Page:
S. cerevisiae oligonucleotide microarrays were provided by Affymetrix. The ChIP-chip and the BrdU-IP chip analysis were carried out and analyzed as described (Bermejo et al., 2011), employing anti-Flag monoclonal antibody M2 (Sigma-Aldrich, F1804) or anti-BrdU antibody (MBL, MI-11-3), respectively. A list of highly transcribed RNAPII genes has been obtained from the literature (Azvolinsky et al., 2009 and references therein). The list of RNAPIII genes includes all tRNAs, 5S rDNAs (RND5-1-6), SNR6, RPR1, SCR1, and SNR52. Evaluation of the significance of protein cluster distributions within the different genomic features was performed by confrontation to the model of the null hypothesis distribution generated by a Montecarlo-like simulation (Bermejo et al., 2009) (see also Extended Experimental Procedures).
DNA-RNA hybrid precipitation was performed as previously described (Mischo et al., 2011), with some modifications (see Extended Experimental Procedures). Standard ChIP on Sen1, Rfa1, and Polα has been carried out by using the ChIP-chip protocol. ChIPed DNA levels were measured by quantitative real-time PCR by using the SYBR Green technique (SYBR Green PCR Master Mix, Applied Biosystems) and run in Roche Light Cycler 480 Real-Time PCR System. Sequences of the DNA primers are listed in Table S2. The results were analyzed by CT method as described in the Extended Experimental Procedures.
DNA replication intermediates were purified from in vivo psoralen crosslinked cells by using the CTAB methods and subjected to 2D gel electrophoresis as previously described (Liberi et al., 2006) (see also Extended Experimental Procedures). DNA samples, when indicated, were treated with 10 U Mung Bean (New England Biolabs) for 1 hr at 30°C or with 30 U RNaseH (Invitrogen) for 4 hr at 37°C before being subjected to 2D gel electrophoresis.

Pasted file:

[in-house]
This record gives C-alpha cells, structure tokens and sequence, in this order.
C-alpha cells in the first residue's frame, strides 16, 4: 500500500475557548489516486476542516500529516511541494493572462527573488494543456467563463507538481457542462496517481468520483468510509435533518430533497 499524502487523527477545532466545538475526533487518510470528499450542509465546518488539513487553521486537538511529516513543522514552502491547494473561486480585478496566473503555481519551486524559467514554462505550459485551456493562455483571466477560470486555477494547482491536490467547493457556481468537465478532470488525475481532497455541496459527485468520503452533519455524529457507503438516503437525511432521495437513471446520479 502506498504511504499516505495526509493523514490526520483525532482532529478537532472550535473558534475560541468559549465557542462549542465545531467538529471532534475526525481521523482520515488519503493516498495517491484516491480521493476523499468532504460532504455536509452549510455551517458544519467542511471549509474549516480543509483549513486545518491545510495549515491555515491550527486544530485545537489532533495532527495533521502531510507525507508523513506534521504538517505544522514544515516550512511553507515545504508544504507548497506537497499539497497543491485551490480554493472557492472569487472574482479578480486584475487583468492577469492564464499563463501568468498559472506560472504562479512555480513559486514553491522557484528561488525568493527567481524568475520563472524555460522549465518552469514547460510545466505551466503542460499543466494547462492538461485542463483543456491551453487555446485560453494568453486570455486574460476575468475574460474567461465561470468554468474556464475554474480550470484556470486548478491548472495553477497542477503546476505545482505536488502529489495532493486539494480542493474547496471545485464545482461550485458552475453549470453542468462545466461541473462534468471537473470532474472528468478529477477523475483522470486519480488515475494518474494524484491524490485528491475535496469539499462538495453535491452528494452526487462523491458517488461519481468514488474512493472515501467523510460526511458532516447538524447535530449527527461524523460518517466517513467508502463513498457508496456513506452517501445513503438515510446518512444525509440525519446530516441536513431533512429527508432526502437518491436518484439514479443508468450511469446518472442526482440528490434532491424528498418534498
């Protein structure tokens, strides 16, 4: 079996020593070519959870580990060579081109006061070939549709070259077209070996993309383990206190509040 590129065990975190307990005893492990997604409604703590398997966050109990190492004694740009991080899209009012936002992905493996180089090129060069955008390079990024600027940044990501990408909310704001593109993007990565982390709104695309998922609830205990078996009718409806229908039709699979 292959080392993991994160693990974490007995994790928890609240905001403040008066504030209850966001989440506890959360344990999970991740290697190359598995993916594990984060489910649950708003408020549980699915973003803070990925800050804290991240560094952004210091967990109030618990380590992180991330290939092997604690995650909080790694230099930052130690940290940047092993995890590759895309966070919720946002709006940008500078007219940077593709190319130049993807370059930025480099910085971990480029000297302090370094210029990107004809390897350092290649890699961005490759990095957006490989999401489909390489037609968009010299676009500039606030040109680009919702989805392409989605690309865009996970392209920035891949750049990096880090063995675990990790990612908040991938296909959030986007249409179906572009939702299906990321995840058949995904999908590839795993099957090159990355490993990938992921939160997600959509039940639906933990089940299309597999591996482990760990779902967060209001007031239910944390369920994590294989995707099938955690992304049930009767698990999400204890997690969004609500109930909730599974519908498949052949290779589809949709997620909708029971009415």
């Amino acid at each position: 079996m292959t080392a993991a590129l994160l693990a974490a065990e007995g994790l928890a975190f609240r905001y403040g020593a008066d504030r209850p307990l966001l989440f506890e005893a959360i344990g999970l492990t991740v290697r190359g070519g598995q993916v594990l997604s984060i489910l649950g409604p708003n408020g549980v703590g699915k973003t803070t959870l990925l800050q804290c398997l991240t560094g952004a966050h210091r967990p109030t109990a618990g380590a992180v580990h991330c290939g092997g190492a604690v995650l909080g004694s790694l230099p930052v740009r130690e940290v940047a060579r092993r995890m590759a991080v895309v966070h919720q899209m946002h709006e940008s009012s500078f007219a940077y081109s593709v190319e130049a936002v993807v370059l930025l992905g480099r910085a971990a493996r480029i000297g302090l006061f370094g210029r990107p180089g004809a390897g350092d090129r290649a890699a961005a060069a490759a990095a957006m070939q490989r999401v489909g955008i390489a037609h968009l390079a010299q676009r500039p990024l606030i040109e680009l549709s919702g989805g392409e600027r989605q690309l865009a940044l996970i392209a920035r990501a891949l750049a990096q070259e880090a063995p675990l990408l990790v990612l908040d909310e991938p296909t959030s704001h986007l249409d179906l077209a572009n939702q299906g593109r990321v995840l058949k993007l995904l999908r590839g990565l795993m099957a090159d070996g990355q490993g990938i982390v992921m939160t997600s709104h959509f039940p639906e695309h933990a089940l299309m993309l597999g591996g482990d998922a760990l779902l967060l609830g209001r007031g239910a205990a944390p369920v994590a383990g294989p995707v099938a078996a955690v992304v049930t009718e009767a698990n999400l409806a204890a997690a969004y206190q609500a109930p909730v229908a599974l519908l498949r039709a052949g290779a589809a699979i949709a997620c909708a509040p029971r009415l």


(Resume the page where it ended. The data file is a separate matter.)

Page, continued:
Genetic analyses were performed by using standard procedures for mating, diploid selection, sporulation, and tetrad dissection. Survival of yeast strains at 37°C was evaluated as plating efficiency, and curves are the mean values from three independent experiments. For spot assays, yeast strains were grown at equal cellular concentrations and sequentially diluted 1:6 before being spotted onto plates with or without treatment. Intrachromosomal recombination rates were determined as previously described (Xu et al., 2004) by using yeast strains carrying a heteroallelic duplication of LEU2, with URA3 between the LEU2 genes. Chromosome loss was evaluated by a colony-sectoring assay previously described (Spencer et al., 1990). The frequencies of chromosome loss were calculated as percentage of red/white sectored colonies scored on plates containing minimal medium supplemented with 20–30 μg/ml of amino acids and 6 μg/ml of adenine. Flow cytometry cell-cycle analysis was performed on a Beckton Dickinson fluorescence-activated cell analyzer by using propidium iodide as DNA stain. For western blot analysis, protein extracts were prepared by TCA precipitation (Chiolo et al., 2005).
We thank Yuki Katou and Katsuhiko Shirahige for assistance with ChIP-chip map construction; Massimo Lopes, Ted Weinert, Michele Giannattasio, and all members of our labs for discussion; and Victor Gonzalez-Huici, Cheng-Fu Kao, Aurora Cerutti, Michael Culbertson, Rosella Visintin, Philip Hieter, and Hannah Klein for reagents, advice, and technical support. We also thank the Microarray Facility at the IFOM-IEO campus. A.B. is a student of the PhD program in Genetics, Molecular, and Cellular Biology of the University of Pavia. R.B. is supported by the Spanish Ministry of Science and Innovation (RYC-2010-07131 and BFU2011-24909) and the European Community’s FP7 (under grant agreement 293770). This work was supported by grants from Associazione Italiana per la Ricerca sul Cancro (AIRC) and Telethon-Italy (GGP08057) to G.L.
Published: November 8, 2012
Supplemental Information includes Extended Experimental Procedures, six figures, and two tables and can be found with this article online at http://dx.doi.org/10.1016/j.cell.2012.09.041.
The Gene Expression Omnibus database accession number for the experimental data reported in this paper is GSE39139.